WarnerMedia Will 'Reconsider Georgia' If Abortion Ban Takes Effect

The parent company of Warner Bros., HBO, TNT and TBS becomes the latest entertainment giant to take a stance against the law.

Another major Hollywood company is taking a stance against Georgia’s new abortion law, threatening to move production from the state, which has attracted big movie and television projects because of its generous tax credit program.

WarnerMedia — the parent company of movie giant Warner Bros. and cable networks HBO, TNT and TBS, among other entertainment properties — on Thursday joined Netflix and Disney in saying that it will “reconsider” doing business in Georgia if the abortion law takes effect.

“We will watch the situation closely and if the new law holds we will reconsider Georgia as the home to any new productions. As is always the case, we will work closely with our production partners and talent to determine how and where to shoot any given project,” the company said in a statement, which also noted that “we do respect due process.”

Netflix’s chief content officer, Ted Sarandos, said Tuesday that the streaming giant would “rethink our entire investment in Georgia” if the law is implemented.

On Wednesday, Disney CEO Bob Iger similarly said it would be “very difficult” for Disney to continue filming in the state if the law moves forward.

A handful of stars and producers have moved their projects from Georgia or have pledged not to work there in protest of the new law, which bans abortions around six weeks of pregnancy.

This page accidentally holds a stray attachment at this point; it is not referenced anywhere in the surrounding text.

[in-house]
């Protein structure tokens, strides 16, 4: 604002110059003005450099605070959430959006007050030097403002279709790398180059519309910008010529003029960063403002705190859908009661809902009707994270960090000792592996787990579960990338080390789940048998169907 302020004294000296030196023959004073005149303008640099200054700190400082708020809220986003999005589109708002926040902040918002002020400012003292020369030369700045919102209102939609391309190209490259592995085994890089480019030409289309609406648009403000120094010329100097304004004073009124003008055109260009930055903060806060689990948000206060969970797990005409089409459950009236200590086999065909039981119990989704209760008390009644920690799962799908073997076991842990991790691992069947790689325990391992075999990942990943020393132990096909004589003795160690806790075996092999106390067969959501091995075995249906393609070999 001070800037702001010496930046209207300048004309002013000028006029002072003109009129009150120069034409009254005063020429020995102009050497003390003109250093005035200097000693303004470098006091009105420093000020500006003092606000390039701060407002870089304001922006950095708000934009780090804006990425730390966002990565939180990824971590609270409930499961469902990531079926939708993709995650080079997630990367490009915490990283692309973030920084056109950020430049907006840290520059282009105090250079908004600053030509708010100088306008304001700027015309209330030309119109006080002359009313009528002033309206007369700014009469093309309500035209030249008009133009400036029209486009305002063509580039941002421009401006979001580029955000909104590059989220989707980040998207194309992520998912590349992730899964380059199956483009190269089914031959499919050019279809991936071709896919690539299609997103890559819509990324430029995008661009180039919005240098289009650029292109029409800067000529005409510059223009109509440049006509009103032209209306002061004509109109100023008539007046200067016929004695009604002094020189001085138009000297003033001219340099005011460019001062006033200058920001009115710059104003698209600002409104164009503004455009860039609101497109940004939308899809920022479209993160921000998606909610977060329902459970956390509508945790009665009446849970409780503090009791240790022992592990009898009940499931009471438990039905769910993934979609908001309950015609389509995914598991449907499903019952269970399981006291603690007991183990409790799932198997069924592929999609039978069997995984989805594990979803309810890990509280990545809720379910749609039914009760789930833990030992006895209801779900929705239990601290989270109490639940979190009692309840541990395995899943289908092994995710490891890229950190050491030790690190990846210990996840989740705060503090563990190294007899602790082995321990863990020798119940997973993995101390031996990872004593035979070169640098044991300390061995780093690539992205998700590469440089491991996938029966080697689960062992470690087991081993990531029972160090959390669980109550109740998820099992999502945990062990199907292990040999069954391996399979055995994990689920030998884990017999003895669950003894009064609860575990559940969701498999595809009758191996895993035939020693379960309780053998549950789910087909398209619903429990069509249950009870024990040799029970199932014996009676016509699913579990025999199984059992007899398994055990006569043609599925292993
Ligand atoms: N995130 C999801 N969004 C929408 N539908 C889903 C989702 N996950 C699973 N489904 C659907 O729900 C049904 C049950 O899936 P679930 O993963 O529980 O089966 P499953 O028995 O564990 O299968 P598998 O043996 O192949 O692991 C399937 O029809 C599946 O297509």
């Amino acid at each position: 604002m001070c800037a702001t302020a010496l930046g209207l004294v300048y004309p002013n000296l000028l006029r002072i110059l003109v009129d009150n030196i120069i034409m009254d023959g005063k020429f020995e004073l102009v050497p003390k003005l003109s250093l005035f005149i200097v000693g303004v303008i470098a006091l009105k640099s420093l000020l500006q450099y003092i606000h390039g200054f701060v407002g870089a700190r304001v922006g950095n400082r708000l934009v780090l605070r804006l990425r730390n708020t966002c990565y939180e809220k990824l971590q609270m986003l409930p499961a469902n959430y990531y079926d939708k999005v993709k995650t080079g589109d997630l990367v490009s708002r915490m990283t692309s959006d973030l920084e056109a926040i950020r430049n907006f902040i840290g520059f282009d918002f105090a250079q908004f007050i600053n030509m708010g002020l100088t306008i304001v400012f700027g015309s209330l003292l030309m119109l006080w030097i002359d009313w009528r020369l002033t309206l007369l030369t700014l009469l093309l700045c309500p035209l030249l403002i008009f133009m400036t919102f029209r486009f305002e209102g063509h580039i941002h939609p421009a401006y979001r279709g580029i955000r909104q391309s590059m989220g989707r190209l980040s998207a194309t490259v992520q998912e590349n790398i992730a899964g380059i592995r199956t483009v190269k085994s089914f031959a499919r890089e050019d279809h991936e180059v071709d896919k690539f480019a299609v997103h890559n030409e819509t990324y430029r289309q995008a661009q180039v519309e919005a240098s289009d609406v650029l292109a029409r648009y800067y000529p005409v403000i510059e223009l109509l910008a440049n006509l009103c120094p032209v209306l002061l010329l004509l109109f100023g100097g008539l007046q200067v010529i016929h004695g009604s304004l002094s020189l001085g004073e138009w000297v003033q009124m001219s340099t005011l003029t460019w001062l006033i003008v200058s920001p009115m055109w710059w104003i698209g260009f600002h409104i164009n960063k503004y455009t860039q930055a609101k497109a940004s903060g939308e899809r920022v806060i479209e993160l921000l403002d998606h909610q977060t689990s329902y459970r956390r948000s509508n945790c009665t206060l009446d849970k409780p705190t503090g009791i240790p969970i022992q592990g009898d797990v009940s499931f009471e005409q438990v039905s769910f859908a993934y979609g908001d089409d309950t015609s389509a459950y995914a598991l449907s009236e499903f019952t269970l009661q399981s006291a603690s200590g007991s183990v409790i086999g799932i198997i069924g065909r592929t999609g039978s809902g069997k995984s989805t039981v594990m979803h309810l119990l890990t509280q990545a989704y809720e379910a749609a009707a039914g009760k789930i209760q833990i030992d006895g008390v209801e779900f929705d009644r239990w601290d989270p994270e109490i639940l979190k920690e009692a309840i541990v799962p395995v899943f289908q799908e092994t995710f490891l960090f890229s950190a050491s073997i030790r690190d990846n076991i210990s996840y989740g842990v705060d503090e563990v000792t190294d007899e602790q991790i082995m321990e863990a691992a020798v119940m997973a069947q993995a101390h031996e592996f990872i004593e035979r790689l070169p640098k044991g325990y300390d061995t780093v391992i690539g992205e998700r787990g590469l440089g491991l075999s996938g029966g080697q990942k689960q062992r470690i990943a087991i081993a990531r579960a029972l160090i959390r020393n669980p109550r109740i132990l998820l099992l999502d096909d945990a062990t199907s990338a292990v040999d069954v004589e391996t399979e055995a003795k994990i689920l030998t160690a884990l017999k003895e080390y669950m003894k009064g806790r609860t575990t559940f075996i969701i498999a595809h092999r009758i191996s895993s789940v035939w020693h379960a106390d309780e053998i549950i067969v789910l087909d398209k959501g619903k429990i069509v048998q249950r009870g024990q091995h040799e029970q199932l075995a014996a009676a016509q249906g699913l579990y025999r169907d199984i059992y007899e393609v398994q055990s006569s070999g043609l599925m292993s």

But most of Hollywood has taken a wait-and-see approach to the ban, as it will not go into effect until at least 2020 and will likely face a lengthy legal battle.

An economic boycott of the state could put a financial strain on film and television workers, a concern cited by former Democratic gubernatorial candidate Stacey Abrams and a group of women working in Georgia’s entertainment industry who circulated a petition advocating against a boycott.

In fiscal year 2018, 455 movie and television productions filmed in Georgia, generating $2.7 billion in direct spending in the state, the governor’s office said last year.

Some film and television industry members, including directors J.J. Abrams and Jordan Peele, whose HBO show “Lovecraft Country” is set to film in Georgia, have pledged to donate their salaries to organizations working to fight the ban.